The Book of Magic:
The Sequel to Practical Magic
By Alice Hoffman
Simon & Schuster
Pub date: 12-Oct-2021
AMBER LOVE 14-OCT-2021 This review is a courtesy provided by NetGalley. To support this site and my other work, please consider being a monthly donor at Patreon.com/amberunmasked; you can also buy my books through Amazon (or ask your local retailer to order you copies). I’m also an Amazon Influencer so you can shop through my lists of recommended products.
Master storyteller Alice Hoffman brings us the conclusion of the Practical Magic series in a spellbinding and enchanting final Owens novel brimming with lyric beauty and vivid characters.
The Owens family has been cursed in matters of love for over three-hundred years but all of that is about to change. The novel begins in a library, the best place for a story to be conjured, when beloved aunt Jet Owens hears the deathwatch beetle and knows she has only seven days to live. Jet is not the only one in danger—the curse is already at work.
A frantic attempt to save a young man’s life spurs three generations of the Owens women, and one long-lost brother, to use their unusual gifts to break the curse as they travel from Paris to London to the English countryside where their ancestor Maria Owens first practiced the Unnamed Art. The younger generation discovers secrets that have been hidden from them in matters of both magic and love by Sally, their fiercely protective mother. As Kylie Owens uncovers the truth about who she is and what her own dark powers are, her aunt Franny comes to understand that she is ready to sacrifice everything for her family, and Sally Owens realizes that she is willing to give up everything for love.
The Book of Magic is a breathtaking conclusion that celebrates mothers and daughters, sisters and brothers, and anyone who has ever been in love.
Let me begin by saying that I am a huge fan of the Practical Magic movie, but have never read Alice Hoffman’s book — more specifically book one. People always told me that the movie was better. After reading Magic Lessons and now The Book of Magic I have a difficult time believing the movie captured this complex family better than the books. I’m not saying the movie still isn’t great — it absolutely is! But the movie wraps everything up from three books into one story (mostly book one) and gives the characters endings from that point. Likely the filmmakers didn’t anticipate so much more to be told. That said, I will completely understand which parts turn off fans of the film who grew so attached to these amazing women.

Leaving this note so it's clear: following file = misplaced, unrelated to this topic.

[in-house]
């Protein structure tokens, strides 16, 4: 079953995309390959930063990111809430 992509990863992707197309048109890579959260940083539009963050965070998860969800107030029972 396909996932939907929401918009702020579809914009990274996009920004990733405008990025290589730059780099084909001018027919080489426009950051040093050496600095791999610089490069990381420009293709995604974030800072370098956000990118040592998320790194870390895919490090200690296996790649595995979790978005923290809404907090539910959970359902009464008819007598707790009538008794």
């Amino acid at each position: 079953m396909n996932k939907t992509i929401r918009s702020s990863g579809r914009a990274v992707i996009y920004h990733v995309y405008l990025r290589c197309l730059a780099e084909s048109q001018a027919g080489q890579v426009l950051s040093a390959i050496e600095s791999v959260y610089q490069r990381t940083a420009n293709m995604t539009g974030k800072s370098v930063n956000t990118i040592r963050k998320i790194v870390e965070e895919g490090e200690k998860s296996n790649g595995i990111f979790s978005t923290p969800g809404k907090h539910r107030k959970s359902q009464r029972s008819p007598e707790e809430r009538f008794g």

Since I never read book one, but did know Maria Owen’s history with her biological and adoptive mothers and their fates, I felt fine jumping into book two. If you have the chance to begin fresh I recommend reading them in timeline order, not in publication order: Magic Lessons, (The Rules of Magic goes here but I haven’t read it), Practical Magic, The Book of Magic.
Parenthood is a particular theme explored since the women are not homogenous. The great aunts, Jet and Franny, take in young Sally and Gillian after their parents are tragically killed. Franny never expected to be interested in raising children, but she and Gillian have a strong bond. Gillian desperately longs to have a daughter; noting, that by this point the youngest girls are in their twenties so Gillian (working at MIT) is probably late forties and Sally (librarian) is around fifty. Sally’s daughters, Antonia and Kylie are as different as can be. Like Franny, Antonia didn’t expect to be find a connection to mother. She is dedicated to her education and work life. She didn’t believe in love, but she believed in motherhood and has decided to make a unique family with her lifelong best friend, Scott. It turns out both of them are gay (though Antonia seems bi) and this kid will have four parents plus extended family that love it to pieces. Vincent is Sally and Gillian’s grandfather they never knew. He ran away from the family to live in France.